It was the start of the new season. The first match is against Sunderland. The score board reads 0-0. Santi Cazorla plays fellow new signing, Olivier Giroud in, with a delightful through ball. The crowd is tensed, waiting for Arsenal’s newest French import to hit the back of the net, then gasps audibly. Giroud has shanked the best chance of the match wide.
Fast forward to the third match of the season against Liverpool. Giroud again misses the target, with a similar through ball by the magnificent Abou Diaby, the only difference being that this time, it was on his favoured left foot.
These two misses, inevitably, put pressure on him to score quickly, or be branded as another flop, another Park, or a Chamakh. To relieve the pressure, Wenger did the right thing, and took out Giroud, from the line of fire, and used Gervinho as the central striker instead, which worked quite well, until the Bradford game, scoring 5 goals in the process.
However, it was always a case of when Giroud was going to score, not if, and he broke his duck in the Capital-One Cup, against Coventry City, scoring a lovely chip, after missing his first Arsenal spot-kick. His first Premier League goal came soon after, in the 3-1 win at West Ham. He continued his rich vein of form, by scoring in THAT epic comeback against Reading. His goal really galvanised Arsenal to try and come back from 4 goals down. It was one of his best performances of the season, trying the whole time to make something happen, combining with Arshavin, Walcott and Chamakh with great effect.
His first brace came against Fulham, a 3-3 draw, marred by a last-minute penalty miss by Arteta, and the fact that we had allowed Fulham to come from 2 goals down to lead 3-2. Another brace followed from our French supersub, in the 7-3 win over Newcastle, only just missing out on his hat-trick, hitting the crossbar. He continued his series of brace against West Ham and Brighton, and eventually finished with 17 goals, and 10 assists in all club competitions, 1 more than the Incredible Wayne Rooney, but was still branded as a flop in many sections of the media.
At a first glance, there are some obvious flaws in him, most notably his lack of pace. This makes it a little tougher for him to pick up through balls and shoot, as compared to the likes of Walcott or Podolski, for the extra effort that is required to catch up with the ball, before the keeper does. Also, his decision making hasn’t been too good at times. Quite a few times, we have needed him to use his strength, to go to the corner flag to wind the clock down, but he always takes the shot, costing us fans a few more of our hair. One of Giroud’s strengths is his headers. There have been some occasions this season, where he has tried to overcomplicate things, flicking his headers, rather than trying to get a firm touch on it.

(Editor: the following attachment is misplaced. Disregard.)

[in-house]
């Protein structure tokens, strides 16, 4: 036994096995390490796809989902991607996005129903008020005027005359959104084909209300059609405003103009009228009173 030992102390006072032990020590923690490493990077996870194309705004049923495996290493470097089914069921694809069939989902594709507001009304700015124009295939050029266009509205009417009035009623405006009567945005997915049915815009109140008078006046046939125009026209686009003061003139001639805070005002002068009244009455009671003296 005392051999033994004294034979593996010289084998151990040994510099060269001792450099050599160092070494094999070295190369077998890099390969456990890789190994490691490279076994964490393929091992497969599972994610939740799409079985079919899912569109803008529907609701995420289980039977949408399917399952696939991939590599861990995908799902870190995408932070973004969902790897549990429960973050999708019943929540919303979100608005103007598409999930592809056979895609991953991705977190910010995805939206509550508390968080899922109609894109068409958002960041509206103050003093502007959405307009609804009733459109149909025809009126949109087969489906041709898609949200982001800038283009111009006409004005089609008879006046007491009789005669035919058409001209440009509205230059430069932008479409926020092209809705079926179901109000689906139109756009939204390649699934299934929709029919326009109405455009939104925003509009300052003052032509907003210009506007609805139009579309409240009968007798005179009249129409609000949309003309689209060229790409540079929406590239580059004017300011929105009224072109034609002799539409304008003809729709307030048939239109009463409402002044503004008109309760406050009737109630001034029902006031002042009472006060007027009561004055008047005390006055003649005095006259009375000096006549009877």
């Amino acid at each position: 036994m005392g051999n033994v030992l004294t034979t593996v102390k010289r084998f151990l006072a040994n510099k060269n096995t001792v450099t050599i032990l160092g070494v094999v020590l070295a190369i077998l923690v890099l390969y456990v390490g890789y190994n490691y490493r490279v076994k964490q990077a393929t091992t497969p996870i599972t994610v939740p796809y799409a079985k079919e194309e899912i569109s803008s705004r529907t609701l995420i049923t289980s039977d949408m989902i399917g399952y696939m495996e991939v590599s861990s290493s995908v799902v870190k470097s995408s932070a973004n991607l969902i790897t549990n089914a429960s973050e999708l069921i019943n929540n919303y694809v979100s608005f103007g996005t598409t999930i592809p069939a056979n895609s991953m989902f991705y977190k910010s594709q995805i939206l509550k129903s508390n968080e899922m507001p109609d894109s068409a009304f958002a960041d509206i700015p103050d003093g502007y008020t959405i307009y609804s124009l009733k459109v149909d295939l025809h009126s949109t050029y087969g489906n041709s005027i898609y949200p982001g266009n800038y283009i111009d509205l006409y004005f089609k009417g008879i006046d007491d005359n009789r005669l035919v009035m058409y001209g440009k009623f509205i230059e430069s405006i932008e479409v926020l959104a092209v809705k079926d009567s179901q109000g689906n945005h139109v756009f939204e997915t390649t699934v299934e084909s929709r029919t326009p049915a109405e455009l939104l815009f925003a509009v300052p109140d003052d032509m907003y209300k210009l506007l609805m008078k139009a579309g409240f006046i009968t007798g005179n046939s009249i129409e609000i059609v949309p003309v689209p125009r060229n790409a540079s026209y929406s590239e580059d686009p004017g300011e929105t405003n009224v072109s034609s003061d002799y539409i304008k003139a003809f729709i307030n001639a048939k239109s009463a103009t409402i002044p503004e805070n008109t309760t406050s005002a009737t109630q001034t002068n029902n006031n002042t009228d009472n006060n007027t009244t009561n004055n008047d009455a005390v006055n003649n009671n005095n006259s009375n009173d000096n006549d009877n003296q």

But there are many positives in his performances. He has been compared to Chamakh, due to their similar styles, but they couldn’t be more different. Giroud is a technical player, an attribute that hardly exist in big target men like him. He is quite capable of playing as a centre forward or a second striker, instead of a traditional striker. He has shown that he is also capable of passing the ball, most notable of such passes is the the chipped balls for both Podolski and Gibbs, to score identical volleys. He is also more effective up front, since the players around him can play off him, acting as a pivot, resulting in goals coming from all over the pitch.
His only contribution to the team isn’t all in an attacking sense. Many times, he has been the first Arsenal head to opposition corners, providing more defensive security to the team. And his work rate is excellent too. You can see him running around in the opposition half, trying to win the ball back, though conceding silly fouls in the process, like the red card against Fulham.
The signing of Olivier Giroud has really added something to this team, and he has surely become one of the integral parts of the team, gelling well with the players alongside him, most notable Theo Walcott, with them combining for numerous goals this season. Surpassing his personal target of 12 goals this season, Giroud has proved all his detractors wrong, and won over the hearts of all Arsenal fans (Except people like Piers Morgan), with many selfless performances, even proclaiming that he wants to die on the pitch for the fans, when they sing their twist on the Beatles classic, Hey Jude. And many had fallen for him before he kicked his ball for Arsenal, at the thought of another French hunk after Robert Pires.
What are you thoughts on Giroud?